As against the above are the following factors in favour of the Respondent:
(i) There are misspellings or typographical errors which would not be expected in a genuine site.
(ii) Some of the product photographs look amateurish as does the site generally. It lacks the sophistication of the L’Oreal and Kérastase genuine sites.
(iii) On the screen “customer service” is a statement under the heading “authenticity and pricing” that the products are 100% authentic and genuine and that “we buy only from direct and authorized distributors”.
(iv) Some statements on the customer service screen (e.g. relating to electrical appliances) would appear to be inapplicable for a beauty products website.
On balance, but by a very fine margin, the Panel finds that ground (c) as set out above from the Oki Data decision is not satisfied in favour of the Respondent. Visitors to the Respondent’s website would likely think that this was a genuine or official Kérastase website or at the very least be in some doubt.
(d) The Respondent must not try to corner the market in all domain names, thus denying the Complainant the opportunity to use its trade mark in its own domain name.
Here there is only one domain name in issue but it is probably the most likely choice for a domain name and website used to offer for sale and purchase online genuine Kérastase products. Thus this requirement is not met by the Respondent even although there is only one domain name in issue. Without doubt the disputed domain name effectively blocks the Complainant from registering as its own domain name one of the most likely name contenders for an online shopping site for genuine L’Oreal sourced products.
As the Respondent has not responded at all to the Complaint, it can be difficult to form any concluded views about its behavior or motives. Nevertheless, as it has chosen not to place any material in argument before the Panel, the inference may properly be drawn that there are no particular defences under the Policy that it would seek to rely upon. It has its opportunity to put such matters before the Panel. If it elects not to do so it cannot be heard to complain if adverse inferences are drawn against it. It is noted that in the Oki Data decision, where the Complaint was denied, the Respondent had put before the Panel a detailed response in defence of its activities. Here there is nothing.
The Panel accordingly finds that paragraph 4(a)(ii) of the Policy is made out.
C. Registered and Used in Bad Faith
As to the third ground, this requires that the disputed domain name be registered and used in bad faith. As has previously been said in other UDRP panel decisions together with earlier decisions of this Panel, both elements must be made out. Accordingly, both registration and use in bad faith have to be established by the Complainant.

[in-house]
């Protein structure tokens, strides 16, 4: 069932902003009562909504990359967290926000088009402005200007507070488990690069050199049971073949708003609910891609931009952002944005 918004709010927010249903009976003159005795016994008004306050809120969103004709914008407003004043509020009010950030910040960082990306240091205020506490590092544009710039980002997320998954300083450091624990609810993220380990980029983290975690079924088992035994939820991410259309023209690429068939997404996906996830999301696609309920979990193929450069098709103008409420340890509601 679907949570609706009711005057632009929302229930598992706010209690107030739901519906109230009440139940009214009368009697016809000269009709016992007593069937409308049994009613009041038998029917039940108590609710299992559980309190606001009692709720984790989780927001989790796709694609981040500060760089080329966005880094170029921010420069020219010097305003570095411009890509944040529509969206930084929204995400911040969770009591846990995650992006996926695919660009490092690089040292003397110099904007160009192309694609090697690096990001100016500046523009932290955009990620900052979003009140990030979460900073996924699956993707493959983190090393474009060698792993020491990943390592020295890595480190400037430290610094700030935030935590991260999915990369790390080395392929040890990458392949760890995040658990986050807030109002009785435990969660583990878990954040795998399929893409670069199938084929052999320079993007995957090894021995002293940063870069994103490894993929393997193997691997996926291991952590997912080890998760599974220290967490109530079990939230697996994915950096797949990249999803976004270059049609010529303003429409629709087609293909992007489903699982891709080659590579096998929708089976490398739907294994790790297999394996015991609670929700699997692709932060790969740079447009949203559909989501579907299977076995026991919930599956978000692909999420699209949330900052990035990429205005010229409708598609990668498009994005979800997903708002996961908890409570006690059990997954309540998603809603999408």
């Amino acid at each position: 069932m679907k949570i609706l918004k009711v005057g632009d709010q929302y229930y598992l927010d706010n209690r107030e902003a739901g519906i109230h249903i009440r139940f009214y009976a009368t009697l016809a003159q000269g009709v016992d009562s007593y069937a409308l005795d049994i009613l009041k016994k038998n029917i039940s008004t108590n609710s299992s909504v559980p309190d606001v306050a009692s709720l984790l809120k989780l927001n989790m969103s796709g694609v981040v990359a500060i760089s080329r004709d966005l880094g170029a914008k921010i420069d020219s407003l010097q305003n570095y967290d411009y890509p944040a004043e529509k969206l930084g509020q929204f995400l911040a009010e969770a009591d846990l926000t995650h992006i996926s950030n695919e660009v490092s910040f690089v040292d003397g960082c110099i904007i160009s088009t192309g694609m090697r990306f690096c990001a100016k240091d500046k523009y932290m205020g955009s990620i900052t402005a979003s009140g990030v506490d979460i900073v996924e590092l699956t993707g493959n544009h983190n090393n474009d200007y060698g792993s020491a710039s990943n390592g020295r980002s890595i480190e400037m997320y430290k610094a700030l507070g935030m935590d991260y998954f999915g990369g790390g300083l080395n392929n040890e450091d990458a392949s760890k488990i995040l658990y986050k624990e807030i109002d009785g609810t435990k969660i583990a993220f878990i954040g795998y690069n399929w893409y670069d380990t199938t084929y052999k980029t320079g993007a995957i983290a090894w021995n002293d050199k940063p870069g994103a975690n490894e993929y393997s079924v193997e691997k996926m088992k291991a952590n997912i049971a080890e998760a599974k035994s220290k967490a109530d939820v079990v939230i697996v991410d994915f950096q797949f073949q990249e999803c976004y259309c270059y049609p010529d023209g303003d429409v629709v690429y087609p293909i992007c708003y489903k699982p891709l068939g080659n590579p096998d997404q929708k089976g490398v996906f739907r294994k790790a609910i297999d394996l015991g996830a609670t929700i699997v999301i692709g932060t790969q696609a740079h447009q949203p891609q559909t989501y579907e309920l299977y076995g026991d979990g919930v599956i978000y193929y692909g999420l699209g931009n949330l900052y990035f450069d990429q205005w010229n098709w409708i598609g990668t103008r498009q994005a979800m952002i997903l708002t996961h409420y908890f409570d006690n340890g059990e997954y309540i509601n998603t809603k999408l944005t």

Any person who came across the Respondent’s disputed domain name would immediately assume that it was a domain name owned and operated by the Complainant, contrary to the fact.
The disputed domain name was registered in May 2008, almost four years ago. It is not apparent for how long the associated website has been active or live. Accordingly no assumption can be made as to the length of time that the website has been active or live. Nor can any assumptions be made as to when the existence of the website became known to the Complainant as this point has not been addressed in the Complaint.
At the time of registration the Complainant had its own domain name <kerastase-usa.com>. Given that the Respondent likely offers for sale and sells genuine kérastase products it likely also registered the disputed domain name for the purposes of encroaching on the enormous goodwill of the Complainant and its product Kérastase to achieve sales of those products by online shopping.
Whilst that, of itself and without more, is not objectionable under the Policy, there is more in this case. That is the assumption a visitor and purchaser online would assume, but contrary to the fact, that this is indeed a genuine or official L’Oreal/Kérastase website selling first quality goods, backed by L’Oreal’s guarantees of quality and concomitant warranties regarding replacement of faulty product. Clearly a purchaser using the Respondent’s website might but could not return any faulty or deficient product to Kérastase USA or L’Oreal USA. Therein lies the damage to the Complainant. Thus, the disputed domain name was registered in bad faith. It therefore necessarily follows, as the site is active, that there is also use in bad faith, which must also be established.
It must be emphasized that this decision is a very finely balanced one. Further it must not be understood as commenting on the legality of the Respondent offering for sale online genuine Kérastase products. That is not a proper issue for resolution under the Policy. This decision concerns itself solely with the disputed domain name registration and nothing more.
The Panel accordingly finds that paragraph 4(a)(iii) of the Policy is made out.
For all the foregoing reasons, in accordance with paragraphs 4(i) of the Policy and 15 of the Rules, the Panel orders that the domain name <kerastaseonline.com> be transferred to the Complainant.
John Katz QC
Dated: March 23, 2012